Originally, the term “Yellow Journalism” became known in the late 1890s because the sensationalist articles were found among the same pages that carried popular yellow cartoon characters. More generally, the term is now used to describe journalism or newspapers that present little or no legitimate, well-researched news while instead using eye-catching headlines for increased sales, like exaggerations of news events, scandal-mongering, or sensationalism. Today the term is a pejorative to decry any journalism that treats news in an unprofessional or unethical fashion.
In fact, the term “yellow journalism” was born from a rivalry between the two newspaper giants of the era: Joseph Pulitzer’s New York World and William Randolph Hearst’s New York Journal. Starting in 1895, Pulitzer printed a comic strip featuring a boy in a yellow nightshirt, entitled the “Yellow Kid.” Hearst then poached the cartoon’s creator and ran the strip in his newspaper. A critic at the New York Press, in an effort to shame the newspapers’ sensationalistic approach, coined the term “Yellow-Kid Journalism” after the cartoon. The term was then shortened to “Yellow Journalism.” .
The most well-known example of “yellow journalism” came from that same Randolph Hearst. Frederic Remington, a well-known artist, hired by Hearst to illustrate the revolution erupting in Cuba, wrote back to Hearst in January 1897: “Everything is quiet. There is no trouble. There will be no war. I wish to return.” Hearst sent Remington a note back: “Please remain. You furnish the pictures and I’ll furnish the war.”
In a time where lesser people trust media, fact-based journalism is what is need to stop the erosion of trust in news media. Reuters Network together with Oxford University published the “Reuters Institute Digital News Report 2020“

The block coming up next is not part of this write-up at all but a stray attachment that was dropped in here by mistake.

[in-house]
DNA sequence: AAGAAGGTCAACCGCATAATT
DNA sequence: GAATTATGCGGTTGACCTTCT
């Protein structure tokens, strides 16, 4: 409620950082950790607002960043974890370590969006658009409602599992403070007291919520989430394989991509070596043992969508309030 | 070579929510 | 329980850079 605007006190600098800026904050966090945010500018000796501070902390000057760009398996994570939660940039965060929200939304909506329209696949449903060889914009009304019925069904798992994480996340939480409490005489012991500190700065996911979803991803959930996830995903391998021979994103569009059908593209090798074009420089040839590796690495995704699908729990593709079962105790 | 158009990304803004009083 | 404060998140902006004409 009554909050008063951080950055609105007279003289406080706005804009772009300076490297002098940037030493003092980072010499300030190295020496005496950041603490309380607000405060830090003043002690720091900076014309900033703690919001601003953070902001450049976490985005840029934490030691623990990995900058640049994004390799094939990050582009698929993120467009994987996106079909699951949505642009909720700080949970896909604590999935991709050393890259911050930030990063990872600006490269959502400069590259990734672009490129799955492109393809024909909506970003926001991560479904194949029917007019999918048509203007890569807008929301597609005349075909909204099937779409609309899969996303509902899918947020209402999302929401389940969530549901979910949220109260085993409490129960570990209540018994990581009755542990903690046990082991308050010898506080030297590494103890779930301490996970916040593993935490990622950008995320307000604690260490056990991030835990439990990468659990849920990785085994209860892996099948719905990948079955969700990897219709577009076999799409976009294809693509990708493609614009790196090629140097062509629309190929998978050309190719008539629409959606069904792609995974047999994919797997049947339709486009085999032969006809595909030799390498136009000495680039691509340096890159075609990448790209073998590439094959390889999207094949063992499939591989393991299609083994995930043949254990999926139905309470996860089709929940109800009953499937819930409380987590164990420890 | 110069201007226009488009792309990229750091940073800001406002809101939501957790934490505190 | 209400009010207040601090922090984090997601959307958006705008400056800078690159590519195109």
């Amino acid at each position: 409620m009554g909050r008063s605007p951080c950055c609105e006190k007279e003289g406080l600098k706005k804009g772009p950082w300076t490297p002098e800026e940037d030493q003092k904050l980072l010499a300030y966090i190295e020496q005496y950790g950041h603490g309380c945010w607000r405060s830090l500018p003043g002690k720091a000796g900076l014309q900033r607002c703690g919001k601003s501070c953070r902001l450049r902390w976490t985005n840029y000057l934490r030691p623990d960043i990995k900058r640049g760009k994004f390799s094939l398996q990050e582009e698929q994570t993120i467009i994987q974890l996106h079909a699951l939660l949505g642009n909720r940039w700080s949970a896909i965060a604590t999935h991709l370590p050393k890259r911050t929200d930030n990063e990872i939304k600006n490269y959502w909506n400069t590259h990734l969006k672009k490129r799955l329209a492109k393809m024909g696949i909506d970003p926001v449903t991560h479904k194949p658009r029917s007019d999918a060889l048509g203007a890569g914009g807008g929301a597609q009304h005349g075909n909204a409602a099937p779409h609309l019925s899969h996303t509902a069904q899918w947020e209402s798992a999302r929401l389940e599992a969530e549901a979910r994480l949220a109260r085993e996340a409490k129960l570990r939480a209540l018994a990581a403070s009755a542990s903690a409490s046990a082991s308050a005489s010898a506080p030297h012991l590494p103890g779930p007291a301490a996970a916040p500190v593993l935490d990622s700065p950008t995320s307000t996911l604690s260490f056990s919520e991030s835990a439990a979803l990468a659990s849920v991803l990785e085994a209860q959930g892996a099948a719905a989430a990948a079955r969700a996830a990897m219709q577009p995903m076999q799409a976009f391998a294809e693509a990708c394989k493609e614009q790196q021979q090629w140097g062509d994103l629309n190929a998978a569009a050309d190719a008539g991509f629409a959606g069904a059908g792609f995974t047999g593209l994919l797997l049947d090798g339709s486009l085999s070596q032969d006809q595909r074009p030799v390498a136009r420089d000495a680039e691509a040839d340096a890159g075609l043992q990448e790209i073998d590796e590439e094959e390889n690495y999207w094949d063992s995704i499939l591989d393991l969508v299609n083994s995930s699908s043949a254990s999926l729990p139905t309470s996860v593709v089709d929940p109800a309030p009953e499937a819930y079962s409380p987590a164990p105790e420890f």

Black and Yellow Modern Social Media Marketing Trends Presentation by TrustTalk
A summary of some of the most important findings from the Reuters-Oxford 2020 research
- The coronavirus crisis has substantially increased news consumption for mainstream media in all of the countries where we conducted surveys before and after the pandemic had taken effect. Television news and online sources have seen significant upticks, and more people identify television as their main source of news, providing temporary respite from a picture of a steady decline. Consumption of printed newspapers has fallen as lockdowns undermine physical distribution, almost certainly accelerating the shift to an all-digital future.
- At the same time, the use of online and social media substantially increased in most countries. WhatsApp saw the biggest growth in general with increases of around ten percentage points in some countries, while more than half of those surveyed (51%) used some kind of open or closed online group to connect, share information, or take part in a local support network.
- As of April 2020, trust in the media’s coverage of COVID-19 was relatively high in all countries, at a similar level to national governments and significantly higher than for individual politicians. Media trust was more than twice the level for social networks, video platforms, or messaging services when it came to information about COVID-19.
Read: “Executive Summary and Key Findings of the 2020 Report“ by Rick Newman
 History, Lesley Kennedy, “Did Yellow Journalism Fuel the Outbreak of the Spanish-American War?”